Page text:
I may get some slack for this post because there will be a lot of people who disagree with me wholeheartedly and I am okay with that. What I want to talk about this Sunday morning is “I Feel” statements.
Somewhere along the line in couples work, or really any kind of relationship work, one of the solutions to conflict that was taught was the “I Feel” statement. The belief behind this was that if you explained yourself from the position of how you feel then your partner (or friend/family member etc) couldn’t dismiss where you are coming from because your feelings can never be wrong. While I firmly believe in rooting yourself in your emotions and understanding how you are feeling (those that have worked with me can attest to that!) I also don’t believe it is the be-all-end-all of conflict resolution. Stating how you feel is critical but it doesn’t mean the other person is to blame for our emotions. Making it their fault that wefeel a certain way doesn’t move the situation forward, nor does it get us to focus on taking accountability for our feelings. This is not my way of saying that our partners can’t impact us. Of course they do.
Rather I think we need to step away from using our feelings as a way to “win” an argument and instead validate our feelings by acknowledging, processing and understanding them and then by moving towards finding a way to work through the issues together.
Here is what I think we need to do instead: when we are in conflict it is important to address what we are feeling but it doesn’t necessarily mean we are off the hook. It is okay to feel hurt/angry/sad/overwhelmed etc. but that needs to lead to a discussion and both of you will have to bend towards the middle. Be willing to realize that while your emotions are justified, your partner will have some feelings about the issue as well and those emotions are just as important as yours. When you use “I Feel” statements, don’t stop there. Instead complete the sentence by letting your partner know what has impacted you, how you feel about it, and some ways you can work together in the future to move forward.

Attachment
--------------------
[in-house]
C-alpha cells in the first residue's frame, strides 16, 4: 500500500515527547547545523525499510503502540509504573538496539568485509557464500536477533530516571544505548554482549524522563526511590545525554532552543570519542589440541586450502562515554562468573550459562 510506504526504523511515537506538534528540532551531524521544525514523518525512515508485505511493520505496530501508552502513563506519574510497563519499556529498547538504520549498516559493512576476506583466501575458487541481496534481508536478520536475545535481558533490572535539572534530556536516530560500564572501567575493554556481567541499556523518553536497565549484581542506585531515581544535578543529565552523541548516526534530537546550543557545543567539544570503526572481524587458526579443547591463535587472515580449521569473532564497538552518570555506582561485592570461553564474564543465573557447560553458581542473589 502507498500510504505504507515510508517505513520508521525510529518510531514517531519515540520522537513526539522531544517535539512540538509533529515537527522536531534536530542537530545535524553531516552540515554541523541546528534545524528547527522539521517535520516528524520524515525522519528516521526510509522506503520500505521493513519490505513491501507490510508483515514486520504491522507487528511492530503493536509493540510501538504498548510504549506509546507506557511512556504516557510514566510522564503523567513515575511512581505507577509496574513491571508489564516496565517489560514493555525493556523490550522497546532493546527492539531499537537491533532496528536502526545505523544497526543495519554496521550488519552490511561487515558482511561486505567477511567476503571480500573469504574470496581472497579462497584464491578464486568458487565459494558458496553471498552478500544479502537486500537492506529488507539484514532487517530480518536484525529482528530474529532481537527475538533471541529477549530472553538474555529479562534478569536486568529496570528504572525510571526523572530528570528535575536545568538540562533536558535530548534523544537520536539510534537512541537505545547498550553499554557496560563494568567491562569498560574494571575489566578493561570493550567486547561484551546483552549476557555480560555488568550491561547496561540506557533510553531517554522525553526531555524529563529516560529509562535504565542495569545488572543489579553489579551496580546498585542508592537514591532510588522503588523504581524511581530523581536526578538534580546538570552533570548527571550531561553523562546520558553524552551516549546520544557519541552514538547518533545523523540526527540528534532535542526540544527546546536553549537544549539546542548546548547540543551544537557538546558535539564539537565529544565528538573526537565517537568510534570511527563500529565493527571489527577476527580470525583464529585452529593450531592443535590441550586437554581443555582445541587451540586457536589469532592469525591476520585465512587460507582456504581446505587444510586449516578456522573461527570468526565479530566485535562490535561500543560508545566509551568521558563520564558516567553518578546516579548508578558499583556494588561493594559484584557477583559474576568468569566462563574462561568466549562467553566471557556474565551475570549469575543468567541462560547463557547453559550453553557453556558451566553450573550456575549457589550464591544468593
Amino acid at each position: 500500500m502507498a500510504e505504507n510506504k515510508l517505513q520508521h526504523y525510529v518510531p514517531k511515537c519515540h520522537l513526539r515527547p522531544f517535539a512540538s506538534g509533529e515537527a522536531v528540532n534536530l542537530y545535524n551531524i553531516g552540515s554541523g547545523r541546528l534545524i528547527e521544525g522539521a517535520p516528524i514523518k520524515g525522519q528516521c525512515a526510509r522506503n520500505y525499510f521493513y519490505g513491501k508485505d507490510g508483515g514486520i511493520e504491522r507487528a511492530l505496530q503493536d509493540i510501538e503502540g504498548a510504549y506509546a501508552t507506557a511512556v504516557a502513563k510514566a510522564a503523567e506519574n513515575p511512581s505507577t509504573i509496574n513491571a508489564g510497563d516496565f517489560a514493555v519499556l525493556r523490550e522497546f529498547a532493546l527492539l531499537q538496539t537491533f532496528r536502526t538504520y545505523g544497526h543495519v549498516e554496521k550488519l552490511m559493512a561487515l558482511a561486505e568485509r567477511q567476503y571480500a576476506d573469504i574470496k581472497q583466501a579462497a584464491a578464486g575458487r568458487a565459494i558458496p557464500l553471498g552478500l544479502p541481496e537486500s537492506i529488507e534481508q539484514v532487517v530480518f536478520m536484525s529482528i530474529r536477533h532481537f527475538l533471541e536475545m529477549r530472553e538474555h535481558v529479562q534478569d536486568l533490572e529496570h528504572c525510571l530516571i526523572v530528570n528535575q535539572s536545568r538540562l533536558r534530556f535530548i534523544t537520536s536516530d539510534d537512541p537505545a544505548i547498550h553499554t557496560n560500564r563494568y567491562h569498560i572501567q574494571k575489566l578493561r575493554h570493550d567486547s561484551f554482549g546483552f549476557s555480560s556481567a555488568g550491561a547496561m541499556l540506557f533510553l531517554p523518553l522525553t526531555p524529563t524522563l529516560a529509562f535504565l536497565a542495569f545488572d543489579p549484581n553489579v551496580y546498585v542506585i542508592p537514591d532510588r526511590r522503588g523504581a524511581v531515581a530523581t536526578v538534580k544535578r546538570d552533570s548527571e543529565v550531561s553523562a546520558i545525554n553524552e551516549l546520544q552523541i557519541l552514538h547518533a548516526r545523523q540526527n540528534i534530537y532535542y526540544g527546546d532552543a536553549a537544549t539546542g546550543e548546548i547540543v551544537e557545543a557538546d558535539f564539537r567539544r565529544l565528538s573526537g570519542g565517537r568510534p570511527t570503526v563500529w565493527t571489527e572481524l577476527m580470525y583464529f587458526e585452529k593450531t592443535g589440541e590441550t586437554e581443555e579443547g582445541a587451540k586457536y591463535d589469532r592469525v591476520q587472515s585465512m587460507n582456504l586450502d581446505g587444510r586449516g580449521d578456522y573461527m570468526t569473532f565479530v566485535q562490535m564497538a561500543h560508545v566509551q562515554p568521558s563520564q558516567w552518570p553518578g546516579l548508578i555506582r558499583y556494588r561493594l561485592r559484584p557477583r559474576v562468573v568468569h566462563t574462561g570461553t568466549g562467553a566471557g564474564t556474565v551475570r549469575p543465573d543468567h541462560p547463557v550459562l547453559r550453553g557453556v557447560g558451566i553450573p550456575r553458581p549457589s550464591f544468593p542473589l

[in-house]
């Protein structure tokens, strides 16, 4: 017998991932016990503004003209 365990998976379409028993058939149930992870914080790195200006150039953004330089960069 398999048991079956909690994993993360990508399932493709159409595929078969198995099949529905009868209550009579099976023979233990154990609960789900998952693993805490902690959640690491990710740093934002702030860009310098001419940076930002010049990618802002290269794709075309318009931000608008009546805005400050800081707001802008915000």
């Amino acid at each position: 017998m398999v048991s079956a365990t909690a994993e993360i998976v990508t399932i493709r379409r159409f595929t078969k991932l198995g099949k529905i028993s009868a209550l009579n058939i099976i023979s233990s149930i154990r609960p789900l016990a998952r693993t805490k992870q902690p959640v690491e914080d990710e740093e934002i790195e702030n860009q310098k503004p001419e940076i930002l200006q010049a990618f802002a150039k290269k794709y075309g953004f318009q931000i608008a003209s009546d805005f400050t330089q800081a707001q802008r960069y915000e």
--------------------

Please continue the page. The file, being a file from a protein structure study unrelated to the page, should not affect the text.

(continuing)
For example “When you don’t listen to me it makes me feel hurt because the message I receive is that what I have to say isn’t important to you. In the future can you please try to pay attention and respond to me when I am talking and I will be sure to start these conversations when you aren’t in the middle of doing other things.”
This should not be a one-way street about what your partner needs to change to make it better. Instead it should be solutions that will leave you both feeling like you’ve gained something through the compromise.
Bottom Line? Tell your partner how you feel and hold your own around how you have been impacted. Your reality is very true to you and deserves to be validated. Then move on and focus on how you want your relationship to move forward and what you can both do to make it happen. After all, what matters most is not that the issue has happened, but rather how you both can heal from it.